All-round excellence built through science is missing in Indian sport
We want to count medals but have no time to count playgrounds. Before we talk of lofty things like Olympic winners, let’s figure out the basics: the more the numbers playing sport, the more the chances of excellence. Only if the net is cast far and wide will the catch turn up nuggets that would go on to gleam golden. First, India needs to play, and then we can begin to figure beyond. It all starts from sporting culture. And where does this culture come from? It starts with places to play, places with facilities that are world-class.
A nation that reels under the onslaught of the sun because of its geographical location has barely 35 indoor stadiums for its 1.3 billion people. And that’s just a start.
The right brains
Notions, not science, govern the outlook towards sport in India. A vein of research looks to prove that the very concept of talent is uncertain, that it’s actually exposure which develops skill and this, in turn, is interpreted as talent. Genes can prove to be crucial but even they wither when confronted by the blaze of practice. It is science that makes athletes, the rest is secondary. But to understand most of the latest research in sport, one has to read with Internet access on tap. Or else, it all becomes too obtuse.
To expect the majority of our coaches to subscribe to latest journals, and implement the latest training aids, may be challenging their cerebral makeup far beyond breaking point. Therein lies the rub. For peanuts, you get monkeys. Excellence in sport now requires keeping abreast of a host of minutiae that build up to a wholesome athlete over a decade later. And coaching has to be made lucrative enough for even armchair enthusiasts like this writer to back their words with actual action.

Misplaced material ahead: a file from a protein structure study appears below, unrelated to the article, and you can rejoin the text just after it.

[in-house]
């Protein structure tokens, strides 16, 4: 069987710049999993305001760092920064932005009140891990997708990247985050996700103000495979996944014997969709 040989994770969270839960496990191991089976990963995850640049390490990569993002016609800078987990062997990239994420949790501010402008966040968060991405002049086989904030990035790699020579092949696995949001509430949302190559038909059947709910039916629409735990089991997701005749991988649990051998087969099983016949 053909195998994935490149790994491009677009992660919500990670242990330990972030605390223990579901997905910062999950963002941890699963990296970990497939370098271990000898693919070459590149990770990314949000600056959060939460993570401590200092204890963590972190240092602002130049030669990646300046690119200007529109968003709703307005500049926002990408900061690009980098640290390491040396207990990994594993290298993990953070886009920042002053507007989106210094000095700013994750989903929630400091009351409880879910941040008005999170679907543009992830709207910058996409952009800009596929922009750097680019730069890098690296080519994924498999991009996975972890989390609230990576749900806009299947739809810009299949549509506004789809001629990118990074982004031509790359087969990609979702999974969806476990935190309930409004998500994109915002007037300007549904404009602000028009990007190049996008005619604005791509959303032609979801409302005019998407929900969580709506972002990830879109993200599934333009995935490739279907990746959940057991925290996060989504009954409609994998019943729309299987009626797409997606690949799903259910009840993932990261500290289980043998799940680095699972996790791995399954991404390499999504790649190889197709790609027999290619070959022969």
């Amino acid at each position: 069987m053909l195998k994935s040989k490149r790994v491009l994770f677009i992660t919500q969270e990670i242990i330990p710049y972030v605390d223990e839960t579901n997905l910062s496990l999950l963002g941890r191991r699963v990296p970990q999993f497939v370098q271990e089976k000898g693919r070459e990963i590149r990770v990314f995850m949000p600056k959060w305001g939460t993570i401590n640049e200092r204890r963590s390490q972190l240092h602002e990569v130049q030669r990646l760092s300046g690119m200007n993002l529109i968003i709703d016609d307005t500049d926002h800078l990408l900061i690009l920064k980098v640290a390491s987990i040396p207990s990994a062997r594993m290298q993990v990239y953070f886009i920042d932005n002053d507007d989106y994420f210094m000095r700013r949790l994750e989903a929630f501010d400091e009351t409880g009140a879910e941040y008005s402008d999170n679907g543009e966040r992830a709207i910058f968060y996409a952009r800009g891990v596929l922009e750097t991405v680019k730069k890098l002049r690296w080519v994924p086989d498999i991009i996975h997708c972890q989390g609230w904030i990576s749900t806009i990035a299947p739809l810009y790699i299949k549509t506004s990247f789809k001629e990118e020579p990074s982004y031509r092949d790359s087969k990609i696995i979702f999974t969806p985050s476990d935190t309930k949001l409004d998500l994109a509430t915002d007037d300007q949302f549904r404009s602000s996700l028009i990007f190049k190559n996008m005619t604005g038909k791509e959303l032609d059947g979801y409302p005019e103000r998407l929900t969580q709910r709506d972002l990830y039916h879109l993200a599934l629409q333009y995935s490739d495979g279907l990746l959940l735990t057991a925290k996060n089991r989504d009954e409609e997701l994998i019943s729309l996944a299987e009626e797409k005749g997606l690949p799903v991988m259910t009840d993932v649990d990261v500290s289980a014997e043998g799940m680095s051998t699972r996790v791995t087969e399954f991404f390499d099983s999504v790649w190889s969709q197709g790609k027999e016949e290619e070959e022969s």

Ban the babus
The same excellence required in coaching is even more important in governance. Our Sports Code is flawed in mandating cooloff periods for all administrators after two continuous spells in office. We have so few able ones that we should actually keep the good ones on forever.
What we need to ensure is that sport is not handled by the government through its bureaucrats. Now, these guys are clueless grappling with a field that takes decades to figure. The biggest bane is that bureaucrats take decisions on funding and training that they are inadequately equipped to handle.
The involvement of sportspeople in key decision-making needs to be enhanced and the babus at organisations such as the Sports Authority of India (SAI) asked tough questions. The majority of them should be sacked for they have been remarkably inefficient. But then, such radical accountability is just not the norm here.
Education + Sport
The backbone of any sporting culture has to be school and college sport. In India, we have progressively seen the importance of these wither. The National Collegiate Athletic Association (NCAA) of the US — the body that controls college sport — had 1,018 athletes associated with it participating in Rio. They represented 107 countries. One University — Stanford — won 23 medals at Rio. Oh, and here’s a heads-up for those who drafted the sports code: Walter Byers was NCAA’s first administrator and his term lasted 37 years (1951-88).